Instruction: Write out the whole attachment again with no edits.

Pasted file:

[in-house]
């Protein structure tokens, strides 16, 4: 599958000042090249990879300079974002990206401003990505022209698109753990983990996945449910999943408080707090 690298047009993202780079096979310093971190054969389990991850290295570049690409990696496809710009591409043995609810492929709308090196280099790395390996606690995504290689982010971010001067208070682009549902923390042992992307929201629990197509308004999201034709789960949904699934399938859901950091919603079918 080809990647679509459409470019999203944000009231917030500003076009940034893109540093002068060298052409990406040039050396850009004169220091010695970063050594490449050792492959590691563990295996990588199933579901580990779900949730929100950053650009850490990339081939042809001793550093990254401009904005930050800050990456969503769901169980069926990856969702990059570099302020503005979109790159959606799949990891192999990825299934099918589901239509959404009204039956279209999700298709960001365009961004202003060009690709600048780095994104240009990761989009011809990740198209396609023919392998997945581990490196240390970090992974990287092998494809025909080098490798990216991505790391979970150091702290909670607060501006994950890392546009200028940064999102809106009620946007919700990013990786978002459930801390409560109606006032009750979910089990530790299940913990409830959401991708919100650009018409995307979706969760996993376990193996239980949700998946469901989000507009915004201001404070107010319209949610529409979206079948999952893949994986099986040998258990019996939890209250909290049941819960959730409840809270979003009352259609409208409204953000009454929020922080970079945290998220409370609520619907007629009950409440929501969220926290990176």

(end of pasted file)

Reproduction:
[in-house]
């Protein structure tokens, strides 16, 4: 599958000042090249990879300079974002990206401003990505022209698109753990983990996945449910999943408080707090 690298047009993202780079096979310093971190054969389990991850290295570049690409990696496809710009591409043995609810492929709308090196280099790395390996606690995504290689982010971010001067208070682009549902923390042992992307929201629990197509308004999201034709789960949904699934399938859901950091919603079918 080809990647679509459409470019999203944000009231917030500003076009940034893109540093002068060298052409990406040039050396850009004169220091010695970063050594490449050792492959590691563990295996990588199933579901580990779900949730929100950053650009850490990339081939042809001793550093990254401009904005930050800050990456969503769901169980069926990856969702990059570099302020503005979109790159959606799949990891192999990825299934099918589901239509959404009204039956279209999700298709960001365009961004202003060009690709600048780095994104240009990761989009011809990740198209396609023919392998997945581990490196240390970090992974990287092998494809025909080098490798990216991505790391979970150091702290909670607060501006994950890392546009200028940064999102809106009620946007919700990013990786978002459930801390409560109606006032009750979910089990530790299940913990409830959401991708919100650009018409995307979706969760996993376990193996239980949700998946469901989000507009915004201001404070107010319209949610529409979206079948999952893949994986099986040998258990019996939890209250909290049941819960959730409840809270979003009352259609409208409204953000009454929020922080970079945290998220409370609520619907007629009950409440929501969220926290990176």